A sample from Courtney. This is the second tropical green I’ve tried, and my second Harney and Sons. There’s a poetry to all this somewhere, isn’t there? Dry, it smells amazing. It’s a pretty generic “tropical” scent, and it reminds me of Five Alive or something like that, but it’s mouthwatering all the same. I’m assuming from looking at the leaves that this is sencha. They’re folded, but quite broad and flat, and a fairly dark green. I’ve had some good experiences with sencha, so I’m looking forward to this!

Brewed, the liquor is a very pale yellow-green, and it smells delicately fruity. There’s a slight underlying grassy note from the green tea, and the overall effect is pleasant and encouraging. Not many flavoured greens I’ve tried have been anything but a deep yellow verging on brown, so this makes for a welcome change.

To taste, the tropical flavouring isn’t quite as strong as I’d hoped it would be. It’s there, but it’s pretty delicate. The green tea base is equally subtle, though, so I’ve no complaints on that front. I can taste tropical fruit in the initial sip, but it’s not a lingering taste, and soon gives way to the grassy sweetness of the sencha. It’s very smooth and not at all astringent, but I had hoped for a little more punch.

While not bad, as flavoured greens go, it lacks the depth of flavour to really make it in my estimation. Not bad by any means, though.

180 °F / 82 °C 2 min, 30 sec

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Hi :) I’m Sarah, 29, and I live in Norfolk in the UK. My tea obsession began when a friend introduced me to Teapigs a good few years ago now. Since then, I’ve been insatiable. Steepster introduced me to a world of tea I never knew existed, and my goal is now to TRY ALL THE TEAS. Or most of them, anyway.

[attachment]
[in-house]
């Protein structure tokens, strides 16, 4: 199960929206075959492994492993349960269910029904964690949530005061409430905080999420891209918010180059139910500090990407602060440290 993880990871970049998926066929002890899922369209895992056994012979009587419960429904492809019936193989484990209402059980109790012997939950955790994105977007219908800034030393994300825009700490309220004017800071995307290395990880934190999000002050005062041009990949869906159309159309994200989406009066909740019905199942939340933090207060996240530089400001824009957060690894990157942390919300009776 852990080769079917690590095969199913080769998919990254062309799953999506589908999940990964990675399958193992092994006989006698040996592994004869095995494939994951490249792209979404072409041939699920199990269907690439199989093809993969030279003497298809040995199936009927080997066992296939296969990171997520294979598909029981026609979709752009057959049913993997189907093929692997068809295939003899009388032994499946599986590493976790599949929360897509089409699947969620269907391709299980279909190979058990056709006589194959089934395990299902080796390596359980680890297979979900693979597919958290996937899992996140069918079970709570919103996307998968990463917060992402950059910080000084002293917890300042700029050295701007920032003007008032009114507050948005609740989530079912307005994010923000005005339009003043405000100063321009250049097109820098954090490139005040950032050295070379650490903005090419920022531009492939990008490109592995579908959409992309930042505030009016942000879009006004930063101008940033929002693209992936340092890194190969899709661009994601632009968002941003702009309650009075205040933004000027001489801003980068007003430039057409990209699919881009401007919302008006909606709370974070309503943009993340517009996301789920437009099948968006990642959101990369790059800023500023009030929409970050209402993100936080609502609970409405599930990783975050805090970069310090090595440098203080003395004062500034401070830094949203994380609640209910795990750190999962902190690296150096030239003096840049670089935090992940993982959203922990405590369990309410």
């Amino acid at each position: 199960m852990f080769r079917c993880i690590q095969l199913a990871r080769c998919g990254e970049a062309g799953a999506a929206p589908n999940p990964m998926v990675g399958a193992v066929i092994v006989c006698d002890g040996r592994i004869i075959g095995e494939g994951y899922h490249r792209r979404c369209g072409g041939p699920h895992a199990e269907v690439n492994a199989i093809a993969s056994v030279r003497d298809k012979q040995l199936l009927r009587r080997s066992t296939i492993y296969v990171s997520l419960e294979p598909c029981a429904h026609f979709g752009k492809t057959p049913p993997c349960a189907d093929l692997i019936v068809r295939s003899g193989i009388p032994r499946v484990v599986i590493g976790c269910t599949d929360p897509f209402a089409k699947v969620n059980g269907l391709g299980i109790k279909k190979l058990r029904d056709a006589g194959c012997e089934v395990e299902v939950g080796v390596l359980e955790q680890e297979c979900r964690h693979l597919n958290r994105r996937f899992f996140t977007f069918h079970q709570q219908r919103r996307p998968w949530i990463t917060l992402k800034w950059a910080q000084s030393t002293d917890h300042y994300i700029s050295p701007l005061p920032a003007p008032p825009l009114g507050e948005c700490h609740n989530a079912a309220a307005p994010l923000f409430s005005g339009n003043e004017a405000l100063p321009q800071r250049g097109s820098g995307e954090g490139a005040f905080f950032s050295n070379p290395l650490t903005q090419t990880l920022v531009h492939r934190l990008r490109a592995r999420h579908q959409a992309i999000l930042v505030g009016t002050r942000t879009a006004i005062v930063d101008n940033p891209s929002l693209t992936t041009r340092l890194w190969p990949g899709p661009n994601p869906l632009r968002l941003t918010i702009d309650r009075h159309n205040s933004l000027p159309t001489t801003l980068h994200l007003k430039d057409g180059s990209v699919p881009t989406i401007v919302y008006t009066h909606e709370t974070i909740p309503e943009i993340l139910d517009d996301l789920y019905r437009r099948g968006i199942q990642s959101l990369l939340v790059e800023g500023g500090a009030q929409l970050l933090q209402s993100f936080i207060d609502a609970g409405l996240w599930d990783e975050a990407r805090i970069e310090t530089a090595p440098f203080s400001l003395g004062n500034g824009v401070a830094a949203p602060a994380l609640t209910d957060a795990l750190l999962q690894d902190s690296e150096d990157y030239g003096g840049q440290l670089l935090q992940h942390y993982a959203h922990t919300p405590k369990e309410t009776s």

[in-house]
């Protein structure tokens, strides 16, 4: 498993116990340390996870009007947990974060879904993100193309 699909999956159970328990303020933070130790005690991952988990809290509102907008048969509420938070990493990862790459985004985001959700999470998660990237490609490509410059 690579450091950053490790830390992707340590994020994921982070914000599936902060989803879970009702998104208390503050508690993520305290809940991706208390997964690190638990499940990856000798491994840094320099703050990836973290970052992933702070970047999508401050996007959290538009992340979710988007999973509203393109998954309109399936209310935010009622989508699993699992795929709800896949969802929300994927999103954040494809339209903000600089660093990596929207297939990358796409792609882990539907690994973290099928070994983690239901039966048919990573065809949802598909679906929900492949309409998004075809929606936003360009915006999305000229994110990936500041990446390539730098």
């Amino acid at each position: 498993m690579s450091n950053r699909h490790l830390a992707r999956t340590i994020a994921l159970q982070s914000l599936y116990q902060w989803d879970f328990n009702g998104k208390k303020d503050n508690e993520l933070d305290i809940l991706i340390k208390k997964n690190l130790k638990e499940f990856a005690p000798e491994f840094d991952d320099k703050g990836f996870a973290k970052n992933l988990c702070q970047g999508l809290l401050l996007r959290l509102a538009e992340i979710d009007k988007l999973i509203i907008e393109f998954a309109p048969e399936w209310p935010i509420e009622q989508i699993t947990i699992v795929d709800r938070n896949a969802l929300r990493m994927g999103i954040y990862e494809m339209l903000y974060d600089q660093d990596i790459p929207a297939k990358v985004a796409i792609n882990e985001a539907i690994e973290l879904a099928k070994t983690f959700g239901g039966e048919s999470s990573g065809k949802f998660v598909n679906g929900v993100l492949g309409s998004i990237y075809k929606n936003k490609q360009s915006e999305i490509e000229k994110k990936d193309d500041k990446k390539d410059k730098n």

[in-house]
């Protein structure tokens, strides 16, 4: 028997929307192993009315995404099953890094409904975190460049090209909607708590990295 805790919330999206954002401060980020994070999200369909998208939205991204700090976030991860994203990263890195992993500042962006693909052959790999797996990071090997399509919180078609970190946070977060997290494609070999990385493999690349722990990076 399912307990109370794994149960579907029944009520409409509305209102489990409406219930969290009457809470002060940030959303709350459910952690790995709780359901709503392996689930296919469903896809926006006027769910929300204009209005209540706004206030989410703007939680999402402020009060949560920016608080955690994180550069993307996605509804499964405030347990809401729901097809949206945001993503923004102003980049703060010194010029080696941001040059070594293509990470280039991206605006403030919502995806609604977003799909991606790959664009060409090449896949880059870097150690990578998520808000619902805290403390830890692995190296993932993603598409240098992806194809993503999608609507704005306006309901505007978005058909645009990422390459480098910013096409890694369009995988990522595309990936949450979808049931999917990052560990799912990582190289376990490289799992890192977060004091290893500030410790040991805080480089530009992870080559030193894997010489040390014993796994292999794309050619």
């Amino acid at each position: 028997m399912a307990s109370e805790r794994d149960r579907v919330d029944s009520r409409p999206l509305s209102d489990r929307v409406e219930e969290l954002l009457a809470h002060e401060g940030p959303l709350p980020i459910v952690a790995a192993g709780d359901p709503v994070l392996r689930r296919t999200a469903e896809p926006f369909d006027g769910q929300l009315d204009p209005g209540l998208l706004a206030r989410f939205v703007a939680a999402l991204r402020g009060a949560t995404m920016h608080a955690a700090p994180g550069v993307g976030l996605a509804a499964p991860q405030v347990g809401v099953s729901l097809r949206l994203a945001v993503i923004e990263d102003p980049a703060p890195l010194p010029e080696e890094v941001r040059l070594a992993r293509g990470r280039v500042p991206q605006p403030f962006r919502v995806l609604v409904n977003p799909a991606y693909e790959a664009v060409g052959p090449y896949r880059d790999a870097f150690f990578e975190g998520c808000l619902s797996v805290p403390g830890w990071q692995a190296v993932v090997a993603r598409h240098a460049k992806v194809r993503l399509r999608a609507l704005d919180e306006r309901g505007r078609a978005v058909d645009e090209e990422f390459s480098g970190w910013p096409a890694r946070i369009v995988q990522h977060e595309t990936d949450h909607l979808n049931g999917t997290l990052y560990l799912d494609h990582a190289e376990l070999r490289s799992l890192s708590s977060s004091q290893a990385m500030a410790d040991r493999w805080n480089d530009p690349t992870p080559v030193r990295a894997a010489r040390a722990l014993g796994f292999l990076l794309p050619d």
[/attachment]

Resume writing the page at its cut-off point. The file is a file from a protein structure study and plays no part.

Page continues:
I still have a deep rooted (and probably life-long) preference for black tea. My all-time favourite is Assam, but Ceylon and Darjeeling also occupy a place in my heart. Flavoured black tea can be a beautiful thing, and I like a good chai latte in the winter.

I also drink a lot of rooibos/honeybush tea, particularly on an evening. Sometimes they’re the best dessert replacements, too. White teas are a staple in summer — their lightness and delicate nature is something I can always appreciate on a hot day.

I’m still warming up to green teas and oolongs. I don’t think they’ll ever be my favourites, with a few rare exceptions, but I don’t hate them anymore. My experience of these teas is still very much a work-in-progress. I’m also beginning to explore pu’erh, both ripened and raw. That’s my latest challenge!

I’m still searching for the perfect fruit tea. One without hibiscus. That actually tastes of fruit.

You’ve probably had enough of me now, so I’m going to shut up. Needless to say, though, I really love tea. Long may the journey continue!

My rating system:

91-100: The Holy Grail. Flawless teas I will never forget.

81-90: Outstanding. Pretty much perfection, and happiness in a cup.

71-80: Amazing. A tea to savour, and one I’ll keep coming back to.

61-70: Very good. The majority of things are as they should be. A pleasing cup.

51-60: Good. Not outstanding, but has merit.

41-50: Average. It’s not horrible, but I’ve definitely had better. There’s probably still something about it I’m not keen on.

31-40: Almost enjoyable, but something about it is not for me.

11-30: Pretty bad. It probably makes me screw my face up when I take a sip, but it’s not completely undrinkable.

0-10: Ugh. No. Never again. To me, undrinkable.


Norfolk, UK

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